Baird replied he knew nothing about the company.
On Monday, the Liberals sent a letter to Lobbying Commissioner Karen Shepherd asking her to investigate "possible violations" of the Lobbying Act by Jaffer and Green Power Generation representatives.
Glémaud told CBC News on Tuesday he's just getting caught in the political crossfire.
"I think what's going on here is the Liberal party going on a smear campaign, hiding behind parliamentary privilege to attack me personally," he said.
In a statement earlier Tuesday, Glémaud insisted that nobody at his company performed any lobbying work. He said he, Jaffer and GPG "will co-operate fully with the commissioner of lobbying if an investigation is initiated."
Jaffer used office, car: former staffers
Earlier Tuesday, one of Guergis's former staffers told CBC News that Jaffer sometimes used Guergis's Parliament Hill offices for work, saying a specific room was known as "Rahim's office."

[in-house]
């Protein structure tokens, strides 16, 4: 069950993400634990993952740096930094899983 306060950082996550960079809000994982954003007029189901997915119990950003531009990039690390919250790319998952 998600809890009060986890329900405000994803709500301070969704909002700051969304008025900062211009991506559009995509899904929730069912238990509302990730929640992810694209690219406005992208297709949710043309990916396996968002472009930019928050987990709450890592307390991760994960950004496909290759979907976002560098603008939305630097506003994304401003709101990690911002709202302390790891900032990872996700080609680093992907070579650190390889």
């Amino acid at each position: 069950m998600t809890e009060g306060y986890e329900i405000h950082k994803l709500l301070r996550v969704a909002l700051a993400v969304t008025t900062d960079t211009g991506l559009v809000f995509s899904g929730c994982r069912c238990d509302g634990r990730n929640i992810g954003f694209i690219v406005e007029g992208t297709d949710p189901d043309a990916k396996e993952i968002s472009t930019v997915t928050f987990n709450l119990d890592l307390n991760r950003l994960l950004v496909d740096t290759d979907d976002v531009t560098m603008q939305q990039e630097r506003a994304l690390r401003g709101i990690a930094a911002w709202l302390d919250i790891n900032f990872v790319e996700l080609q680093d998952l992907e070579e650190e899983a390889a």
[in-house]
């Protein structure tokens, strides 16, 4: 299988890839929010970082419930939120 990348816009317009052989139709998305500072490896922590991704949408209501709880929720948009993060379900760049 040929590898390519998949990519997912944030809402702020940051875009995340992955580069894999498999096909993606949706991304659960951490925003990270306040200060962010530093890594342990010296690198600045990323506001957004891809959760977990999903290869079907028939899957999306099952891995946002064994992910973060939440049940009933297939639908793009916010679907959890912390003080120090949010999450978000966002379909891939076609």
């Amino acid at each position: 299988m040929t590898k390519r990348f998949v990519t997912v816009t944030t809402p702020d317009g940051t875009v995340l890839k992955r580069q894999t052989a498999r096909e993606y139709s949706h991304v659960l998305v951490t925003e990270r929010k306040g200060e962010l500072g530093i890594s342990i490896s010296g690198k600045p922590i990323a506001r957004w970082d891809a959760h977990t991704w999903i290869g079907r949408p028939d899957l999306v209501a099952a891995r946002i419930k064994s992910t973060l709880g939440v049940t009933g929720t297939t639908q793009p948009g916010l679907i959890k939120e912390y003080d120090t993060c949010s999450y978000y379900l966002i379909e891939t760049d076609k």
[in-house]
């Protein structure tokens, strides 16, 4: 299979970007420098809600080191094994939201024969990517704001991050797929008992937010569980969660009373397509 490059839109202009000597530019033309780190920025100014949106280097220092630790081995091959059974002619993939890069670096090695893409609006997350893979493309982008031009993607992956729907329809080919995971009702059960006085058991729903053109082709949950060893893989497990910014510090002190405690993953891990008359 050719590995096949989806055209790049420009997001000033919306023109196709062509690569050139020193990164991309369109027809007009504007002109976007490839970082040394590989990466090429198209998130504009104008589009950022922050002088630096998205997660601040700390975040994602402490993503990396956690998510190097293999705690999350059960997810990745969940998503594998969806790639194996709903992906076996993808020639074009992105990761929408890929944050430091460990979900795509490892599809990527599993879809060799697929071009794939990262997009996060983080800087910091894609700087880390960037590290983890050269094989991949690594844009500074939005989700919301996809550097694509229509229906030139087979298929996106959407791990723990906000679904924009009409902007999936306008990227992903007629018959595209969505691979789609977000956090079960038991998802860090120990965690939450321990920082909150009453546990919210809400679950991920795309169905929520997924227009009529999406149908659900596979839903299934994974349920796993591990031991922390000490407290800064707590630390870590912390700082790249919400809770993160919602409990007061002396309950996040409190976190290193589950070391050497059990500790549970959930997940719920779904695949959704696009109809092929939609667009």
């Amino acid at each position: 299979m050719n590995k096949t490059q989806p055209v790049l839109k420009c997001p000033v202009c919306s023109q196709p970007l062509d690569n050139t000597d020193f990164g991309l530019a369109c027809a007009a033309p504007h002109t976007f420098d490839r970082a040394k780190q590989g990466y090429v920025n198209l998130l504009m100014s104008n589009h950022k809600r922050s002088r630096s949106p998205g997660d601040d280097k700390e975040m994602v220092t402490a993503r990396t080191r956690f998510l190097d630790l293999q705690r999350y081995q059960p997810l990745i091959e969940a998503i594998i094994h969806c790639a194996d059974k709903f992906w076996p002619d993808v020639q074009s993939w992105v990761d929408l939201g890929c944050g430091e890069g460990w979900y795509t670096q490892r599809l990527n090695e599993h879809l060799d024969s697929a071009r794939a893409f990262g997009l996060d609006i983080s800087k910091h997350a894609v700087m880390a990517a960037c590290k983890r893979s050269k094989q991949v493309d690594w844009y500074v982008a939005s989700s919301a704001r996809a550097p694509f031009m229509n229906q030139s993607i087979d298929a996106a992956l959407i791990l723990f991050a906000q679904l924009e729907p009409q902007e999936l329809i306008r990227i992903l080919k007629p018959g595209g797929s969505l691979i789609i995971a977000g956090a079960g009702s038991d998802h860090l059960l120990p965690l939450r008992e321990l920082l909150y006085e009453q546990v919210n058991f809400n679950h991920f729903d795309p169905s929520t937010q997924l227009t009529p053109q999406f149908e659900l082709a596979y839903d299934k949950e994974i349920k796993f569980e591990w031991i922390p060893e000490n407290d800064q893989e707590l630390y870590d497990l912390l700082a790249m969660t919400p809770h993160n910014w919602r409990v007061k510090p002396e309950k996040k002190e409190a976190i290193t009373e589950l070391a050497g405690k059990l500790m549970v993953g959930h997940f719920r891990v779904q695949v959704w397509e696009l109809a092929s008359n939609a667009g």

The former employee said it was unclear what Jaffer did there but that he often spoke about his business, Green Power Generation.
A spokesman for the Prime Minister's Office said it was the first they had heard of Jaffer using Guergis's office, and that if true, it would be unacceptable. When contacted by CBC News, Guergis's office said she is not making any comment at the moment, but will issue a statement later this week.
The Globe and Mail reported Tuesday that a former chauffeur for Guergis drove Jaffer regularly in Ottawa for a period of time after he lost an Edmonton seat in the 2008 election.
Jaffer is not registered as a lobbyist, but a report in the Toronto Star last week alleged the ex-Alberta Tory MP boasted about his influence with Harper's inner circle to a Toronto businessman and claimed he could secure government funds for environmental projects.
On his now-defunct website, Jaffer described himself as accomplished in securing government support for alternative energy technologies.
It remains unclear whether Jaffer's activities have anything to do with why the prime minister kicked Guergis out of caucus last week.